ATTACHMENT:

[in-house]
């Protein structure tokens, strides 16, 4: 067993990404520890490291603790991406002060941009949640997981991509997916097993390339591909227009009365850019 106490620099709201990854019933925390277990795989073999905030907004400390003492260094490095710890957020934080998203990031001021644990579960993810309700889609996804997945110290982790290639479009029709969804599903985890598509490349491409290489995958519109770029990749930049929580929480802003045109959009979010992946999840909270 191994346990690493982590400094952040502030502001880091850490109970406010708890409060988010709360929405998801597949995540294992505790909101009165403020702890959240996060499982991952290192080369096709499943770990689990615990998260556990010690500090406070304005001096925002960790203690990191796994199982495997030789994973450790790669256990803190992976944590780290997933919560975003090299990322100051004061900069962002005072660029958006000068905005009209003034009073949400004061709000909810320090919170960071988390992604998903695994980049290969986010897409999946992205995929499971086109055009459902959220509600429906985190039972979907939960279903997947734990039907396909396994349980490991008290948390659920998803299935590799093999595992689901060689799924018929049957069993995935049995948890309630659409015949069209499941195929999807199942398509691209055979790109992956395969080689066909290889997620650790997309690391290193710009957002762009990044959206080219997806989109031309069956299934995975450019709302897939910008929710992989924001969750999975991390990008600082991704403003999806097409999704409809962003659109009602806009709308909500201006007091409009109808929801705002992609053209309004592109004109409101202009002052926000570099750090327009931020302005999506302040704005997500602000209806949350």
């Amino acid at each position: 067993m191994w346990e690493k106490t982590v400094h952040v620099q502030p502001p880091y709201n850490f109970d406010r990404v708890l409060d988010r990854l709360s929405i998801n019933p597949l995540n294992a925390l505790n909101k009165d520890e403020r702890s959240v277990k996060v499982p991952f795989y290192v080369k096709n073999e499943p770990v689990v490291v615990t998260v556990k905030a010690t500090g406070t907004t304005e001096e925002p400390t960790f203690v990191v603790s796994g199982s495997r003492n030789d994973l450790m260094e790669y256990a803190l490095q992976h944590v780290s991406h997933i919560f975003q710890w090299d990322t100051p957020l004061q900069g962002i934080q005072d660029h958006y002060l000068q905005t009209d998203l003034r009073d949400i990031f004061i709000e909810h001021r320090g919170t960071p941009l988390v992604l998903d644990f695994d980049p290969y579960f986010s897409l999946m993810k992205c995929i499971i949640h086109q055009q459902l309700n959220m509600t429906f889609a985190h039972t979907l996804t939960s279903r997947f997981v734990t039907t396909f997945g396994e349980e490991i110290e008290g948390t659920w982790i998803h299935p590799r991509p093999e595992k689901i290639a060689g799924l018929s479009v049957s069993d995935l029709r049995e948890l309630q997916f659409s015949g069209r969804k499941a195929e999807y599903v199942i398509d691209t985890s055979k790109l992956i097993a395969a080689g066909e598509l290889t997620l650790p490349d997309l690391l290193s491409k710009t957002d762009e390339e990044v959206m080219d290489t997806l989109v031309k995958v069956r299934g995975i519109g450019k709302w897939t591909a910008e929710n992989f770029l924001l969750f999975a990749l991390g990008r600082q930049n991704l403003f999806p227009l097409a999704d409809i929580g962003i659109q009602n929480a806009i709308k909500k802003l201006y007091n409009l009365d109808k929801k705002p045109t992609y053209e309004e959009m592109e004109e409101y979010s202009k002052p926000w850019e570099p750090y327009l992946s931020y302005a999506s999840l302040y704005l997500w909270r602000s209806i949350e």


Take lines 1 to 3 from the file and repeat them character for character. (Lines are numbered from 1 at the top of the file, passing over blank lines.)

[in-house]
């Protein structure tokens, strides 16, 4: 067993990404520890490291603790991406002060941009949640997981991509997916097993390339591909227009009365850019 106490620099709201990854019933925390277990795989073999905030907004400390003492260094490095710890957020934080998203990031001021644990579960993810309700889609996804997945110290982790290639479009029709969804599903985890598509490349491409290489995958519109770029990749930049929580929480802003045109959009979010992946999840909270 191994346990690493982590400094952040502030502001880091850490109970406010708890409060988010709360929405998801597949995540294992505790909101009165403020702890959240996060499982991952290192080369096709499943770990689990615990998260556990010690500090406070304005001096925002960790203690990191796994199982495997030789994973450790790669256990803190992976944590780290997933919560975003090299990322100051004061900069962002005072660029958006000068905005009209003034009073949400004061709000909810320090919170960071988390992604998903695994980049290969986010897409999946992205995929499971086109055009459902959220509600429906985190039972979907939960279903997947734990039907396909396994349980490991008290948390659920998803299935590799093999595992689901060689799924018929049957069993995935049995948890309630659409015949069209499941195929999807199942398509691209055979790109992956395969080689066909290889997620650790997309690391290193710009957002762009990044959206080219997806989109031309069956299934995975450019709302897939910008929710992989924001969750999975991390990008600082991704403003999806097409999704409809962003659109009602806009709308909500201006007091409009109808929801705002992609053209309004592109004109409101202009002052926000570099750090327009931020302005999506302040704005997500602000209806949350």
């Amino acid at each position: 067993m191994w346990e690493k106490t982590v400094h952040v620099q502030p502001p880091y709201n850490f109970d406010r990404v708890l409060d988010r990854l709360s929405i998801n019933p597949l995540n294992a925390l505790n909101k009165d520890e403020r702890s959240v277990k996060v499982p991952f795989y290192v080369k096709n073999e499943p770990v689990v490291v615990t998260v556990k905030a010690t500090g406070t907004t304005e001096e925002p400390t960790f203690v990191v603790s796994g199982s495997r003492n030789d994973l450790m260094e790669y256990a803190l490095q992976h944590v780290s991406h997933i919560f975003q710890w090299d990322t100051p957020l004061q900069g962002i934080q005072d660029h958006y002060l000068q905005t009209d998203l003034r009073d949400i990031f004061i709000e909810h001021r320090g919170t960071p941009l988390v992604l998903d644990f695994d980049p290969y579960f986010s897409l999946m993810k992205c995929i499971i949640h086109q055009q459902l309700n959220m509600t429906f889609a985190h039972t979907l996804t939960s279903r997947f997981v734990t039907t396909f997945g396994e349980e490991i110290e008290g948390t659920w982790i998803h299935p590799r991509p093999e595992k689901i290639a060689g799924l018929s479009v049957s069993d995935l029709r049995e948890l309630q997916f659409s015949g069209r969804k499941a195929e999807y599903v199942i398509d691209t985890s055979k790109l992956i097993a395969a080689g066909e598509l290889t997620l650790p490349d997309l690391l290193s491409k710009t957002d762009e390339e990044v959206m080219d290489t997806l989109v031309k995958v069956r299934g995975i519109g450019k709302w897939t591909a910008e929710n992989f770029l924001l969750f999975a990749l991390g990008r600082q930049n991704l403003f999806p227009l097409a999704d409809i929580g962003i659109q009602n929480a806009i709308k909500k802003l201006y007091n409009l009365d109808k929801k705002p045109t992609y053209e309004e959009m592109e004109e409101y979010s202009k002052p926000w850019e570099p750090y327009l992946s931020y302005a999506s999840l302040y704005l997500w909270r602000s209806i949350e």